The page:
The Tale of mRNA Mixed Tail
- Mixed mRNA tails act like a shield that delays its shortening -
One method cells have to reliably curb the amount of specific proteins at any desired time is the control on mRNA degradation. As the mRNA’s tail plays a role in this process, biologists at the Center for RNA Research, within the Institute for Basic Science (IBS, South Korea), have identified how mixed tails - made of different nucleotides - protect mRNA from degradation for longer. Published in Science, these findings could bring new insights to our understanding of gene regulation in healthy and diseased states.
mRNA is a delicate molecule with an important function; it brings genetic information contained in the DNA out of the nucleus to produce proteins. When a gene is transcribed into messenger RNA (mRNA), the mRNA is equipped with a tail, that acts like a shield against pre-mature degradation.
Until recently, mRNA tails were thought to be merely a chain of hundreds of adenosine (A) monophosphate nucleotides, and was thus commonly called the poly(A) tail. Specific enzymes lengthen and shorten the tail by adding and pruning A’s from its end: poly(A) polymerases add a chain of around 200 A’s; and deadenylases, such as the CNOT complex, trim down the poly(A) tails over time starting from the A’s at the tip of the tail.
In 2014, IBS researchers discovered that the mRNA tail is not limited to A’s. They developed a high-throughput sequencing method, TAIL-seq, to accurately measure the length of poly(A) tails at a genome-wide scale. They found out that other nucleotides other than A’s, like guanosine (G), uridine (U) and cytosine (C), decorated the tail end. Mixed tails were reported in an evolutionarily broad range of species, including: humans, mice, frogs, and fish, adding further importance to this topic.
In this current study, IBS researchers found out that some of the enzymes that insert A’s to the tail, are able to add also G’s, U’s, and C’s, creating a mixed tail. In particular, nucleotidyltransferase TENT4A/B intermittently adds G’s when extending the mRNA tail. Interestingly, in cells G’s are located mainly at the very end of the tail, or at the next to last position. This can be explained by the fact that the enzymes that prune the poly(A) tails stall when they encounter a G, rather than an A, at the end of the tail. In other words, the research team found out that a G addition may slow down the trimming of the tail, thereby protecting it.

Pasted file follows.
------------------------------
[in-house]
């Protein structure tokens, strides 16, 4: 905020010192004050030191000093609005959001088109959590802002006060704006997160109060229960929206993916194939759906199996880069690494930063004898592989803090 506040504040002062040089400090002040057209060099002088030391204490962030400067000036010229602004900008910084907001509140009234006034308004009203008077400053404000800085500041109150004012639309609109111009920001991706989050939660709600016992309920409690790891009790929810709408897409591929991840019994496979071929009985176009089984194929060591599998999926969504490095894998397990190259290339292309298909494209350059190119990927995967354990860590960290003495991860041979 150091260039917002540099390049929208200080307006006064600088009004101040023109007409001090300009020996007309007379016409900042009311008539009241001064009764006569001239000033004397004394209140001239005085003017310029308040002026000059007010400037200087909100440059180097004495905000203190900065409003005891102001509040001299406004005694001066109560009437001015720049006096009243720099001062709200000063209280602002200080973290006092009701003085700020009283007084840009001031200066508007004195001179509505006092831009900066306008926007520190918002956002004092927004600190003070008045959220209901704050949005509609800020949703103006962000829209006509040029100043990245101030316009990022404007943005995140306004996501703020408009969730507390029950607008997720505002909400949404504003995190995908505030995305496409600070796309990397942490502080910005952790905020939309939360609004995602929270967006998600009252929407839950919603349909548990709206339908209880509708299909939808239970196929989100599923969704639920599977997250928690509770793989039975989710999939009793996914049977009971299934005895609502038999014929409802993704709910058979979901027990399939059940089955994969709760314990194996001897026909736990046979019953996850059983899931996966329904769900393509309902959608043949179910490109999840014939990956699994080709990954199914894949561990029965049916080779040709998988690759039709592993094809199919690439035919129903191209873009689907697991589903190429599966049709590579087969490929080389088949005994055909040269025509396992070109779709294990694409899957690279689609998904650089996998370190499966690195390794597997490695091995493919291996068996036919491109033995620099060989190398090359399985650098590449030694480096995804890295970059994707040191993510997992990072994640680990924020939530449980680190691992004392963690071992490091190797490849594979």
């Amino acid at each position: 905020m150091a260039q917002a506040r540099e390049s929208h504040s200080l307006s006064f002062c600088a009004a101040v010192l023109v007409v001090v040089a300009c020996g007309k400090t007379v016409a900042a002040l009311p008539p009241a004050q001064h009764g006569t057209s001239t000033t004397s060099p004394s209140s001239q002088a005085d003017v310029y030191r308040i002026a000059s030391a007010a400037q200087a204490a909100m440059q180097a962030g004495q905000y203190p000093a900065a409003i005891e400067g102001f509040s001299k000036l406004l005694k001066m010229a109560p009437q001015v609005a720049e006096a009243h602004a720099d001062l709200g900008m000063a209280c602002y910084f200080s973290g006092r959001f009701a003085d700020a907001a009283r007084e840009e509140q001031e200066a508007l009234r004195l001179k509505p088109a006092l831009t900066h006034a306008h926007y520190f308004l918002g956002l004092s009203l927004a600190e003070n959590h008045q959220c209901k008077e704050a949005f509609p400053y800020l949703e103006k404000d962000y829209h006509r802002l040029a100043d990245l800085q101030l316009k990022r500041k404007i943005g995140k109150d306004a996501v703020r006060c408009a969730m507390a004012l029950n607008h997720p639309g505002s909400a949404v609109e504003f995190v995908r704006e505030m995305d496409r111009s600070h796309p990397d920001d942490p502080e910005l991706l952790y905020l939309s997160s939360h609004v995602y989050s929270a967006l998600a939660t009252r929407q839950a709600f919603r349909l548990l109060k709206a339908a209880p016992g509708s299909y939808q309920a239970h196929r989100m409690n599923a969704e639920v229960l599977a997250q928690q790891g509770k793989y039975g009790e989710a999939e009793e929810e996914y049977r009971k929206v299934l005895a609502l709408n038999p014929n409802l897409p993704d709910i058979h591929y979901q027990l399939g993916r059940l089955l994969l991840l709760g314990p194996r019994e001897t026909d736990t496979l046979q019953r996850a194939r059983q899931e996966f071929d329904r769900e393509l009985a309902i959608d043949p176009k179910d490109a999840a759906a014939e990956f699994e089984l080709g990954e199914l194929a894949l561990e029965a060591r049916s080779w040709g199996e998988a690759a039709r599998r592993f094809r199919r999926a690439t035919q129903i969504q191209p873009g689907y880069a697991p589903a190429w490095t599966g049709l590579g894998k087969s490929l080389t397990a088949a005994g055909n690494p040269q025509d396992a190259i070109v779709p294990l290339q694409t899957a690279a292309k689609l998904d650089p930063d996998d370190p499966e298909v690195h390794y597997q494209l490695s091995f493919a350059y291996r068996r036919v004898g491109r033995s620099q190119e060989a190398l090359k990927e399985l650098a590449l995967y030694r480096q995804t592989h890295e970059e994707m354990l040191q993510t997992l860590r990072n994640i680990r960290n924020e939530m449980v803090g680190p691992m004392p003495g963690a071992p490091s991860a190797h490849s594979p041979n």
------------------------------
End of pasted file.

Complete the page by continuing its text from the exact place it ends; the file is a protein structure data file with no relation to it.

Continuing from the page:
“Non-adenosines added by TENT4A/B have a considerable stalling effect. Just one is enough to counteract poly(A) trimming enzymes and stabilize the mRNA,” explains Young-suk Lee, one of the authors of the study. The mRNAs with mixed tails were indeed reduced in cells lacking TENT4A/B.
“The mRNA tail has been considered a pure stretch of A’s with little informational content, except for its length. However, this study proves that even tails of the same length can have different composition, and a mixed tail degrades more slowly than the pure poly(A) tail,” explains KIM Narry, corresponding author of the study and director of the Center. “Through this study, we can understand the life history of complex mRNA by revealing a new kind of mRNA protection mechanism that was not known before.”
In the future, the team would like to expand their research to various biological systems, and to understand how misbehaving tailing mechanisms can lead to various diseases. In addition, they would like to develop a RNA-based gene therapy method that utilizes the mixed tailing effect in cells to enhance mRNA stability.
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